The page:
I wish I knew that as I launched my startup back in 2014. My team tried our best to get early traction. First, we wrote engaging posts for the website and social networks. Then, we revised the on-boarding process multiple times to improve user experience and product adoption. Moreover, we even hired a professional writer to master copy and increase conversion. Nothing worked as expected.
Our mistake was: we did it all in isolation.
In this short article, I’m going to revise what I learned so far from that insightful experience.
Before you start, have the simplest CRM system in place. You can either use an Excel file, implement CRM functions as a part of your product, or integrate with a 3rd party tool, like HubSpot. But always have one.
Why do you need a CRM system? Foremost, you need it to successfully communicate with your customers over email. If you’re running a SaaS, you have an email address provided by your users. Or, if you talk to your potential customers by phone, you ask for it.
Then, use the email address for two main things:
- Building consistent contact management.
- Segmenting your customers.
Contact management is about storing and organizing information about your contacts to see the whole picture, to keep a healthy contact database, and to use contact data in other tools.
No matter how cool your startup is: your contact database will decay naturally by 22.5% every year. Therefore, your first priority is to keep it up-to-date. For example, delete ineligible contacts, opt-outs, or spam submissions.
Why so much worry about the contact database? The answer is simple: it’s the most crucial asset you have as a startup. You use information about your contacts (important dates, interests, downloads, etc.) to add context to your communication and build trust.
Segmentation is about dividing your contacts into smaller groups based on similarities.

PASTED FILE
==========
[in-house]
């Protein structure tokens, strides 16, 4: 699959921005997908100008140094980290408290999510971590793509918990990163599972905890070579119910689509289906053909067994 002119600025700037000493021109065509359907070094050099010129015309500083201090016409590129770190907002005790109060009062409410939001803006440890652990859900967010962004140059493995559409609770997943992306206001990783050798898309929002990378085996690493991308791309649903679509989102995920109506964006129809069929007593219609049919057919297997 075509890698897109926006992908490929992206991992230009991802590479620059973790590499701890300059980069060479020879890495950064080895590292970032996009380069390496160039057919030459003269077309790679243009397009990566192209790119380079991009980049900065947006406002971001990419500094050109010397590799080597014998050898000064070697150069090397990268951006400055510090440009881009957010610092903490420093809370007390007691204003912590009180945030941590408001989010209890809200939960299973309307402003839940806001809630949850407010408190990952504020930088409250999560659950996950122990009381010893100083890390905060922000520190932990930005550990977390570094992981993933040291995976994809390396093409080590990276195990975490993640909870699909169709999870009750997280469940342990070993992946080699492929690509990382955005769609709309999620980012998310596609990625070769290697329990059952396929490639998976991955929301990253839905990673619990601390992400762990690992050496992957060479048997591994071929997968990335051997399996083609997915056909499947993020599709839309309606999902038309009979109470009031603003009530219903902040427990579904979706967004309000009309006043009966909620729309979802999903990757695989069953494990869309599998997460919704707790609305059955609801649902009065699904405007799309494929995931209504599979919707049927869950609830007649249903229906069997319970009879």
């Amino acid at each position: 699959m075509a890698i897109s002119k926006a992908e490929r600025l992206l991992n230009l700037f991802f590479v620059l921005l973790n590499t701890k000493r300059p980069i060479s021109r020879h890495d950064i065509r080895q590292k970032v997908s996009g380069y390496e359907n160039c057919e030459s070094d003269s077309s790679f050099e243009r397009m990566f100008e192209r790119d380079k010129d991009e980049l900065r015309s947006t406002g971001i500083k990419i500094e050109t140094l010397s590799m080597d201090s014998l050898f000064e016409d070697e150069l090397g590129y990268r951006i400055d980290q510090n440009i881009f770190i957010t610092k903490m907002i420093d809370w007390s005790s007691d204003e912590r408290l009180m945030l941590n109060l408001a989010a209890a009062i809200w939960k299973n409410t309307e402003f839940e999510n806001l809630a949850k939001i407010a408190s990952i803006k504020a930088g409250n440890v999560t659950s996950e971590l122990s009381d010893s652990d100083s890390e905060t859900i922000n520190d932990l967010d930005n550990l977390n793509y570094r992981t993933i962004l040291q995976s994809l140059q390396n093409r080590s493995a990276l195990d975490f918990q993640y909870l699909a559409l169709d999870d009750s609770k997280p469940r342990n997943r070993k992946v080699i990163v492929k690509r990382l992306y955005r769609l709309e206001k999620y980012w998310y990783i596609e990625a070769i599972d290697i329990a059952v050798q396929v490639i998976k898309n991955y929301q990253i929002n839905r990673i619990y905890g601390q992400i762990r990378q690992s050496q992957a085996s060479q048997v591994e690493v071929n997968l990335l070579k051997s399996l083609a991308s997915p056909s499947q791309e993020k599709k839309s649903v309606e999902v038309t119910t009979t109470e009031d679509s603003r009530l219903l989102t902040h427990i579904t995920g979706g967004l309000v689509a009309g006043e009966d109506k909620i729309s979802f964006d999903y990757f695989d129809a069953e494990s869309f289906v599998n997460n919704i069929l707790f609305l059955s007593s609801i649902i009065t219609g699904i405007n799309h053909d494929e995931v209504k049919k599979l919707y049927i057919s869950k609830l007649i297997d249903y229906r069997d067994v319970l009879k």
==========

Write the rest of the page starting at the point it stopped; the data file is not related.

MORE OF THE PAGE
Whether you’re running a SaaS or a small practice, the purpose of your product (or service) is to add value to your customers at every stage of their journey. It’s a win-win situation: you help them grow and they help grow you.
For this reason, the segmentation is the main requirement to personalize the product experience along the customer journey. Analyze the previous customer’s activity and use the correct voice, tone, and message which fits the customer’s context.
…to consistent strategy.
We’re moving a step closer to how to build the traction the right way:
- Connect with your customers regularly: it take 6-8 interactions in average from prospect to sale.
- Build trust by sending contextual messages depending on “where they are”.
- Guide them from “occasional visitors” to “happy customers” or even “evangelists” of your product.
This tactic is also called lead nurturing. Each lead should be nurtured according to their interest and life-cycle stage, pages they visited and the content they’ve consumed. And it should be timely, efficient and targeted.
Why timely? According to HubSpot, if you contact your prospects within 5 minutes Vs. 30 minutes after they’ve expressed their interest, they are 21 times more likely to convert.
Apparently, you have to automate activities to use this 5-minute moment. You have a wide choice of tools: targeted emails, lead capturing, popup forms, buttons, etc. Besides that, you can A/B-test different options to find out what works best and helps conversions for each context.
Final tip: be human as much as possible across all communication channels. It’s the right way to build trust and get more traction.